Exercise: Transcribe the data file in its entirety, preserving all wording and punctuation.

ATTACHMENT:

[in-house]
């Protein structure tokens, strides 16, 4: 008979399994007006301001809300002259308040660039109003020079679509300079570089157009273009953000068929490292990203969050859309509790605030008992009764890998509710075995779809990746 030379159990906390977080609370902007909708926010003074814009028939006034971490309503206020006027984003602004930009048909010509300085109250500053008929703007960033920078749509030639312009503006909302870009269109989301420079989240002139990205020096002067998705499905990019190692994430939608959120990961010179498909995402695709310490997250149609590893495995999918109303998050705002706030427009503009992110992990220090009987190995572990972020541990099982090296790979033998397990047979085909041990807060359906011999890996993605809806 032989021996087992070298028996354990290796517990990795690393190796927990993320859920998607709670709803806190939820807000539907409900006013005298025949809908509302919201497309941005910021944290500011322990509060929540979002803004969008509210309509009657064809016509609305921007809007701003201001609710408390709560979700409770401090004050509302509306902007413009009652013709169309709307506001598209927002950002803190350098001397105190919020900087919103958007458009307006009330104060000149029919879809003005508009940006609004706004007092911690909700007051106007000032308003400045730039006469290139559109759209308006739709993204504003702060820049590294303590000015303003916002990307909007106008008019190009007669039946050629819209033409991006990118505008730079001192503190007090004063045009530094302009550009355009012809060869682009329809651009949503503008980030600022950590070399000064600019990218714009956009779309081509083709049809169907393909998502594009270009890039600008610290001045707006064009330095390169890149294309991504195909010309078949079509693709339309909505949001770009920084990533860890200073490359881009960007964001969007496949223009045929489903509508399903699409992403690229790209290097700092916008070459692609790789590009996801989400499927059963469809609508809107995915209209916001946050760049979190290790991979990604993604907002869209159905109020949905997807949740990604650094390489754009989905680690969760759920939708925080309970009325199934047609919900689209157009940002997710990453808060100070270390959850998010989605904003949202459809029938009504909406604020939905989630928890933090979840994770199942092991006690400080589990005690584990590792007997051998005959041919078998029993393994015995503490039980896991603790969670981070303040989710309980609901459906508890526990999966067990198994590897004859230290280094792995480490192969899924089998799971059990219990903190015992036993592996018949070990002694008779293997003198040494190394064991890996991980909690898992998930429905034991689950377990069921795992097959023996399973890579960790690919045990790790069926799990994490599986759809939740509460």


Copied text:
[in-house]
């Protein structure tokens, strides 16, 4: 008979399994007006301001809300002259308040660039109003020079679509300079570089157009273009953000068929490292990203969050859309509790605030008992009764890998509710075995779809990746 030379159990906390977080609370902007909708926010003074814009028939006034971490309503206020006027984003602004930009048909010509300085109250500053008929703007960033920078749509030639312009503006909302870009269109989301420079989240002139990205020096002067998705499905990019190692994430939608959120990961010179498909995402695709310490997250149609590893495995999918109303998050705002706030427009503009992110992990220090009987190995572990972020541990099982090296790979033998397990047979085909041990807060359906011999890996993605809806 032989021996087992070298028996354990290796517990990795690393190796927990993320859920998607709670709803806190939820807000539907409900006013005298025949809908509302919201497309941005910021944290500011322990509060929540979002803004969008509210309509009657064809016509609305921007809007701003201001609710408390709560979700409770401090004050509302509306902007413009009652013709169309709307506001598209927002950002803190350098001397105190919020900087919103958007458009307006009330104060000149029919879809003005508009940006609004706004007092911690909700007051106007000032308003400045730039006469290139559109759209308006739709993204504003702060820049590294303590000015303003916002990307909007106008008019190009007669039946050629819209033409991006990118505008730079001192503190007090004063045009530094302009550009355009012809060869682009329809651009949503503008980030600022950590070399000064600019990218714009956009779309081509083709049809169907393909998502594009270009890039600008610290001045707006064009330095390169890149294309991504195909010309078949079509693709339309909505949001770009920084990533860890200073490359881009960007964001969007496949223009045929489903509508399903699409992403690229790209290097700092916008070459692609790789590009996801989400499927059963469809609508809107995915209209916001946050760049979190290790991979990604993604907002869209159905109020949905997807949740990604650094390489754009989905680690969760759920939708925080309970009325199934047609919900689209157009940002997710990453808060100070270390959850998010989605904003949202459809029938009504909406604020939905989630928890933090979840994770199942092991006690400080589990005690584990590792007997051998005959041919078998029993393994015995503490039980896991603790969670981070303040989710309980609901459906508890526990999966067990198994590897004859230290280094792995480490192969899924089998799971059990219990903190015992036993592996018949070990002694008779293997003198040494190394064991890996991980909690898992998930429905034991689950377990069921795992097959023996399973890579960790690919045990790790069926799990994490599986759809939740509460």